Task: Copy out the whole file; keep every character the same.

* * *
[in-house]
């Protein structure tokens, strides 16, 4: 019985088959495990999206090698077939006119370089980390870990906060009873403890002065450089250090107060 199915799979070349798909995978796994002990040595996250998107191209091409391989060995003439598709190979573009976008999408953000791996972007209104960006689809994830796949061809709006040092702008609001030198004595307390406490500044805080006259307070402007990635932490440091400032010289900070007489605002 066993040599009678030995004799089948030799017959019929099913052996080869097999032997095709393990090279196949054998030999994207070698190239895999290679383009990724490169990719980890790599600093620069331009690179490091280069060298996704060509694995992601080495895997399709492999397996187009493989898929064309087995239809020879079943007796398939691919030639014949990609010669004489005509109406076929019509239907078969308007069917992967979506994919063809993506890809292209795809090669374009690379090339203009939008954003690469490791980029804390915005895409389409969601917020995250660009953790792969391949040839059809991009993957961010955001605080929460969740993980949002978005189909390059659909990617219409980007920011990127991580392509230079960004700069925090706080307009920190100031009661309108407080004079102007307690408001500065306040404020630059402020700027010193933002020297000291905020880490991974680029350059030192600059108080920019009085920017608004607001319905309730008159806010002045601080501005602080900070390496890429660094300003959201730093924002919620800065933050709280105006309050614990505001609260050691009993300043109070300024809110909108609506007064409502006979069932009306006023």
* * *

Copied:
[in-house]
């Protein structure tokens, strides 16, 4: 019985088959495990999206090698077939006119370089980390870990906060009873403890002065450089250090107060 199915799979070349798909995978796994002990040595996250998107191209091409391989060995003439598709190979573009976008999408953000791996972007209104960006689809994830796949061809709006040092702008609001030198004595307390406490500044805080006259307070402007990635932490440091400032010289900070007489605002 066993040599009678030995004799089948030799017959019929099913052996080869097999032997095709393990090279196949054998030999994207070698190239895999290679383009990724490169990719980890790599600093620069331009690179490091280069060298996704060509694995992601080495895997399709492999397996187009493989898929064309087995239809020879079943007796398939691919030639014949990609010669004489005509109406076929019509239907078969308007069917992967979506994919063809993506890809292209795809090669374009690379090339203009939008954003690469490791980029804390915005895409389409969601917020995250660009953790792969391949040839059809991009993957961010955001605080929460969740993980949002978005189909390059659909990617219409980007920011990127991580392509230079960004700069925090706080307009920190100031009661309108407080004079102007307690408001500065306040404020630059402020700027010193933002020297000291905020880490991974680029350059030192600059108080920019009085920017608004607001319905309730008159806010002045601080501005602080900070390496890429660094300003959201730093924002919620800065933050709280105006309050614990505001609260050691009993300043109070300024809110909108609506007064409502006979069932009306006023």